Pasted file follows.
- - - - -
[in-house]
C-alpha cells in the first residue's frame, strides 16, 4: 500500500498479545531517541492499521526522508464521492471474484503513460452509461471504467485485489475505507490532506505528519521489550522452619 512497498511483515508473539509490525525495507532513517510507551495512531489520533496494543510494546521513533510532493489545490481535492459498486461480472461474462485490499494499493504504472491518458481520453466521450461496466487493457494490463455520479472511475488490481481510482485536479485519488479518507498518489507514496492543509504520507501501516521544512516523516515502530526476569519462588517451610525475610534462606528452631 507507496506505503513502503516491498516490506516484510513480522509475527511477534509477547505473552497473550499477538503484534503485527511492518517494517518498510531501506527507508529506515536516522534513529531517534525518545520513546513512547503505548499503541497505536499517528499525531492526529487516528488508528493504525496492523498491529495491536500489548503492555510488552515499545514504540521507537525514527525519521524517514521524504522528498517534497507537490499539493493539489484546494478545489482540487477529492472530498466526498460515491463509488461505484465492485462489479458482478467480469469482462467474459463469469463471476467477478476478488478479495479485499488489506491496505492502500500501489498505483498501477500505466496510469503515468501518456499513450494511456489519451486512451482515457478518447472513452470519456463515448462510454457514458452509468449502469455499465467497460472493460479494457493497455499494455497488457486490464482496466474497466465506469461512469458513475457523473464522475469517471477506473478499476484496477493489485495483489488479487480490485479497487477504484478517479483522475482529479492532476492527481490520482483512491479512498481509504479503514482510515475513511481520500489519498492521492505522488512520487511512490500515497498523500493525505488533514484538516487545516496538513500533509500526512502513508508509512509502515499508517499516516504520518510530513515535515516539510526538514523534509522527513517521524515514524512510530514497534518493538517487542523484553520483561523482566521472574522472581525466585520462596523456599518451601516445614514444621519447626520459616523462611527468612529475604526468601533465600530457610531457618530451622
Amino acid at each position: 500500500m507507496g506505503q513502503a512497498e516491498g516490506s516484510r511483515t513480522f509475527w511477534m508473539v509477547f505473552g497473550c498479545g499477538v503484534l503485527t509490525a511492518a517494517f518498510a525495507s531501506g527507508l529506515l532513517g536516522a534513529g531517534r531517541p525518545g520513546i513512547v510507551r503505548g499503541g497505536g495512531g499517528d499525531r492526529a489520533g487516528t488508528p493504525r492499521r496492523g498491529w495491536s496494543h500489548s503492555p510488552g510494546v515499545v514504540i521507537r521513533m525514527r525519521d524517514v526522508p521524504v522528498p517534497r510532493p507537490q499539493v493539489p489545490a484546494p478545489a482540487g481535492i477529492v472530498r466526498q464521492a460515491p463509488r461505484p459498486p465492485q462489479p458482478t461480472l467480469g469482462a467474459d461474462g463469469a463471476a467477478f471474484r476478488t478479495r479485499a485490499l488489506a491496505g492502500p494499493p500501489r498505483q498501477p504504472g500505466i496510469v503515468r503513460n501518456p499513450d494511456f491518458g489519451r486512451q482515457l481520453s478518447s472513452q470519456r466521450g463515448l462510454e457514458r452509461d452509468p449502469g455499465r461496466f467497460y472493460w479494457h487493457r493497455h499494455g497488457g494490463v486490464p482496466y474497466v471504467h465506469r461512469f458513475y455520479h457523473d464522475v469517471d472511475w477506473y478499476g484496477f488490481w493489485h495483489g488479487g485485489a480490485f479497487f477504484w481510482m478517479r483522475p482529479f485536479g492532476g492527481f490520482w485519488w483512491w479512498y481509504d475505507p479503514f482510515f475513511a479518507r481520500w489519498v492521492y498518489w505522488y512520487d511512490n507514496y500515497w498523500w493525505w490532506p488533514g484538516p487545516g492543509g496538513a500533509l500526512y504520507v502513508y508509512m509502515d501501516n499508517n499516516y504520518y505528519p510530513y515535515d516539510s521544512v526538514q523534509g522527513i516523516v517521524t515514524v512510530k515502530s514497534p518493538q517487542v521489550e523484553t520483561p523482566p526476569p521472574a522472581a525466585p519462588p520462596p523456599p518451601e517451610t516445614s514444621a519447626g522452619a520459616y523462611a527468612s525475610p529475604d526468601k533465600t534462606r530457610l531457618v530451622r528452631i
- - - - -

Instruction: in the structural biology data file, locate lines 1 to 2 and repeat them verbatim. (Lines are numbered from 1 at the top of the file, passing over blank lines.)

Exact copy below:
[in-house]
C-alpha cells in the first residue's frame, strides 16, 4: 500500500498479545531517541492499521526522508464521492471474484503513460452509461471504467485485489475505507490532506505528519521489550522452619 512497498511483515508473539509490525525495507532513517510507551495512531489520533496494543510494546521513533510532493489545490481535492459498486461480472461474462485490499494499493504504472491518458481520453466521450461496466487493457494490463455520479472511475488490481481510482485536479485519488479518507498518489507514496492543509504520507501501516521544512516523516515502530526476569519462588517451610525475610534462606528452631 507507496506505503513502503516491498516490506516484510513480522509475527511477534509477547505473552497473550499477538503484534503485527511492518517494517518498510531501506527507508529506515536516522534513529531517534525518545520513546513512547503505548499503541497505536499517528499525531492526529487516528488508528493504525496492523498491529495491536500489548503492555510488552515499545514504540521507537525514527525519521524517514521524504522528498517534497507537490499539493493539489484546494478545489482540487477529492472530498466526498460515491463509488461505484465492485462489479458482478467480469469482462467474459463469469463471476467477478476478488478479495479485499488489506491496505492502500500501489498505483498501477500505466496510469503515468501518456499513450494511456489519451486512451482515457478518447472513452470519456463515448462510454457514458452509468449502469455499465467497460472493460479494457493497455499494455497488457486490464482496466474497466465506469461512469458513475457523473464522475469517471477506473478499476484496477493489485495483489488479487480490485479497487477504484478517479483522475482529479492532476492527481490520482483512491479512498481509504479503514482510515475513511481520500489519498492521492505522488512520487511512490500515497498523500493525505488533514484538516487545516496538513500533509500526512502513508508509512509502515499508517499516516504520518510530513515535515516539510526538514523534509522527513517521524515514524512510530514497534518493538517487542523484553520483561523482566521472574522472581525466585520462596523456599518451601516445614514444621519447626520459616523462611527468612529475604526468601533465600530457610531457618530451622